Set in northern Australia before World War II, an English aristocrat who inherits a sprawling ranch reluctantly pacts with a stock-man in order to protect her new property from a takeover plot. As the pair drive 2,000 head of cattle over unforgiving landscape, they experience the bombing of Darwin, Australia, by Japanese forces firsthand.
In northern Australia at the beginning of World War II, an English aristocrat inherits a cattle station the size of Maryland. When English cattle barons plot to take her land, she reluctantly joins forces with a rough-hewn stock-man to drive 2,000 head of cattle across hundreds of miles of the country's most unforgiving land, only to still face the bombing of Darwin, Australia, by the Japanese forces that had attacked Pearl Harbor only months earlier.Written by
Filming began in spring 2007 and went on for nine hard months. Baz Luhrmann constantly re-shot scenes until he got things just the way he wanted. The project went well over budget, causing several scheduling problems. Australia itself was not very cooperative. Filming was delayed for days because of bad weather or poor lighting. The largest and most expensive set was completely flooded when huge rain showers hit a part of the country that rarely gets rain. Luhrmann was forced to secure more funding and make some compromises. Shooting of the final scenes moved from Darwin to Bowen because the local government provided 500,000 dollars to film there. See more »
After the title, when the animated globe switches from Australia to Europe, Germany has modern borders. In 1939 the Third Reich included what is now western Poland, East Prussia/Koenigsberg (now Kaliningrad) next to Lithuania, Austria, and Sudetenland. See more »
My grandfather, King George, he take'em me walkabout, teach me black fella way. Grandfather teach'em me most important lesson of all. Tell'em story. That day I down the billabong. King George, he teach me how to catch'em fish using magic song. See, I not black fella. I not white fella either. Them white fellas call me mixed-blood, half-caste, creamy. I belong to no one.
That day I see'em them white fellas. They were pushing them cheeky bulls across the river onto Carney land.
[...] See more »
Baz creates another super enjoyable, visual spectacular! Although maybe not as good as "Romeo + Juliet" or "Moulin Rouge!" it certainly isn't much worse. "Australia" is a hugely enjoyable epic romantic adventure with plenty of exciting set pieces to keep you watching. I don't quite understand why nobody enjoys this? If Australia was made around the same time as "Gone With the Wind" I know that everybody would be drooling over it saying, "Oh it's the best film of all time!" Or whatever you call "Gone With the Wind" (I haven't seen it) because Baz has created a love-letter to those old epics and it's a welcome breath of fresh air to our screens.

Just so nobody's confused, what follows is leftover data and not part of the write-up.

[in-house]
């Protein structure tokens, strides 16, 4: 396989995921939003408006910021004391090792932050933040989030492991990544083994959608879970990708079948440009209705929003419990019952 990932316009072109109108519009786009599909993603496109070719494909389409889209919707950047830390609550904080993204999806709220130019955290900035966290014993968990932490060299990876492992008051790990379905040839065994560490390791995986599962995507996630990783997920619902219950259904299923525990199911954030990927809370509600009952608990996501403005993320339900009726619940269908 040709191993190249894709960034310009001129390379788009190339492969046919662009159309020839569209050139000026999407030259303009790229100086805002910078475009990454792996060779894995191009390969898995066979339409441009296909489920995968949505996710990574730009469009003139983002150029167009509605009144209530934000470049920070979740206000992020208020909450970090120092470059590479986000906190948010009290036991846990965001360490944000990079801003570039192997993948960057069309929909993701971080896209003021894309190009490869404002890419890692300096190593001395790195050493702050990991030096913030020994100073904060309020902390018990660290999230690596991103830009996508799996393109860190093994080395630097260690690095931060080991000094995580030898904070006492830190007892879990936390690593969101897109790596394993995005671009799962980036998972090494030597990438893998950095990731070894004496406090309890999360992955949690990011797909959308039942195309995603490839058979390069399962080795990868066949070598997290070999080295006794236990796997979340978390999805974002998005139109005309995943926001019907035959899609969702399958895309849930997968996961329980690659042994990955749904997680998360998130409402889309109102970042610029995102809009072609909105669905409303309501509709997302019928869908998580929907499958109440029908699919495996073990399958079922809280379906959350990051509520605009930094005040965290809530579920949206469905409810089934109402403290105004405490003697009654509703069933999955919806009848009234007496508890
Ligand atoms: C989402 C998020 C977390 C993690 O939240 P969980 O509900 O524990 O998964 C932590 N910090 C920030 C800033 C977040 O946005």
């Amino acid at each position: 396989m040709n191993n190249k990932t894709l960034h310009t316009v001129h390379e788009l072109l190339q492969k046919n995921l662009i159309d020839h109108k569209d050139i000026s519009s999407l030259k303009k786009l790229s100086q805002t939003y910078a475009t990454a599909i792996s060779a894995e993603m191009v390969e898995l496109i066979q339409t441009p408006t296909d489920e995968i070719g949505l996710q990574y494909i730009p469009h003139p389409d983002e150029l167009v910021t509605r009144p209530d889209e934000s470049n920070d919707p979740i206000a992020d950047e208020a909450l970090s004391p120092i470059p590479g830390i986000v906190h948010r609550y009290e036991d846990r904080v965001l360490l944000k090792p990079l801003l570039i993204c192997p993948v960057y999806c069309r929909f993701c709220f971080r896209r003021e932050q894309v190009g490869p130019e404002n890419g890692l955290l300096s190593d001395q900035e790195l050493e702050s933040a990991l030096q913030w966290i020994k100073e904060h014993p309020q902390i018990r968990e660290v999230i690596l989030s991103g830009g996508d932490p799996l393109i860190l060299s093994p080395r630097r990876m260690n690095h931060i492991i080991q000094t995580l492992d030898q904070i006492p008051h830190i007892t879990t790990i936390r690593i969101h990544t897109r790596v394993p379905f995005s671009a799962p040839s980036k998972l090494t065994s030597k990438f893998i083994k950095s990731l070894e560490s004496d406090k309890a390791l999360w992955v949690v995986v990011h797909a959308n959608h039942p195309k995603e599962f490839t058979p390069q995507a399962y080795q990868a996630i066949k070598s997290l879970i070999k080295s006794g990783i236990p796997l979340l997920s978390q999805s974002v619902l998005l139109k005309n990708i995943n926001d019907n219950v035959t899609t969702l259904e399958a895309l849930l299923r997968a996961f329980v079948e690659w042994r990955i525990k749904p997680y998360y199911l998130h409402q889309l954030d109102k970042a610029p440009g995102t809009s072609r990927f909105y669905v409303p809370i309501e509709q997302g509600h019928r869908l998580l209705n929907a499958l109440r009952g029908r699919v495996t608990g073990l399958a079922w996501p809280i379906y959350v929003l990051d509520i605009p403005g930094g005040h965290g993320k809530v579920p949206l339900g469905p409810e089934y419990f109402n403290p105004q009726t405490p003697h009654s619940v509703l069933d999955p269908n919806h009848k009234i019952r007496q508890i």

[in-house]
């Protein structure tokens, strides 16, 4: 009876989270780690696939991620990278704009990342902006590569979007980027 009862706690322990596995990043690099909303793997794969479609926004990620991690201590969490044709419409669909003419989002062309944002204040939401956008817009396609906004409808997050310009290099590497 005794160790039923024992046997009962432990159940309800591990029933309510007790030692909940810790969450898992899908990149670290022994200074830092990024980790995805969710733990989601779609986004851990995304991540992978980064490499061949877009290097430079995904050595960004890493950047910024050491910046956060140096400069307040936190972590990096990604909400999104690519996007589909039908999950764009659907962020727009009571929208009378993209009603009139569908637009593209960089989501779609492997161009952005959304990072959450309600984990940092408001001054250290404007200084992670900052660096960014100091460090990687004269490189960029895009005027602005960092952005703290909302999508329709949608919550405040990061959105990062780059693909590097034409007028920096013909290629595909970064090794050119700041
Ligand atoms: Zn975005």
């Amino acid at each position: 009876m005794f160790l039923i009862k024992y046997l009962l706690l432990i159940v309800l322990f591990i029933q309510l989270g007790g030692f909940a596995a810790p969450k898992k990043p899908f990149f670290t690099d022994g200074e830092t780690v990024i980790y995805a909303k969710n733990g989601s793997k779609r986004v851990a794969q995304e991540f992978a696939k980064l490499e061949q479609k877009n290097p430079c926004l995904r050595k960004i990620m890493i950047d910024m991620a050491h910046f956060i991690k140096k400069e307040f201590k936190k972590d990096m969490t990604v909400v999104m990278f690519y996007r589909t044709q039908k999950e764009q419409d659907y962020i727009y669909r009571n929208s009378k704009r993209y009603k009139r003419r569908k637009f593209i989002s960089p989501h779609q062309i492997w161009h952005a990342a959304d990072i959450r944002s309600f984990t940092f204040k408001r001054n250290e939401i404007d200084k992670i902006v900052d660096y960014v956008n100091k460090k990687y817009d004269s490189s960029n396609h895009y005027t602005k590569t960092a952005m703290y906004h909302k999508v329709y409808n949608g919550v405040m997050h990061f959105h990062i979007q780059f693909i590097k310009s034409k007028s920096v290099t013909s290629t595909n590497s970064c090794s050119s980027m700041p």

At a hefty 3 hours long, I was expecting to find myself getting a bit bored along the way like parts in "Titanic" and even Peter Jackson's "King Kong" seemed to drag a wee bit at the start. However not once did I feel bored or restless during "Australia". This film isn't slow! It paces along beautifully, don't expect a high octane shoot-out because it's a romantic drama for God's sakes mammy! The screenplay (like all good epics) manages to make you laugh, manages to make you cry (no I didn't cry, but you might!) And it also manages to transport you on the journey with the characters. I found "Australia" absorbing and captivating.
The best part for me was the gorgeous cinematography. The whole film is magnificently shot, with some awe-inspiring scenery. Baz also shows off his incredible directing once again, one of the highlights being the exciting cattle herding across the desert. Baz injects that wonderful life into the film once again, as well as projecting a great story about a boy and his love for Nicole Kidman (no don't be silly!) And Hugh Jackman who sort of act as his surrogate parents. It's also about the love between Nicole And Hugh, although I think I would've liked to have seen better chemistry between them. It seemed like the hated each other at times when they were supposed to be madly in love! "Australia" also boasts a really evil villain! Almost on the same lines as Christoph Waltz in "Inglorious Basterds".
So with some great characters who we can care about, and also with some really exciting and beautifully shot scenes. "Australia" is another Baz masterpiece. It has all the ingredients for a superb epic romantic adventure. So why am I the only one who likes it?
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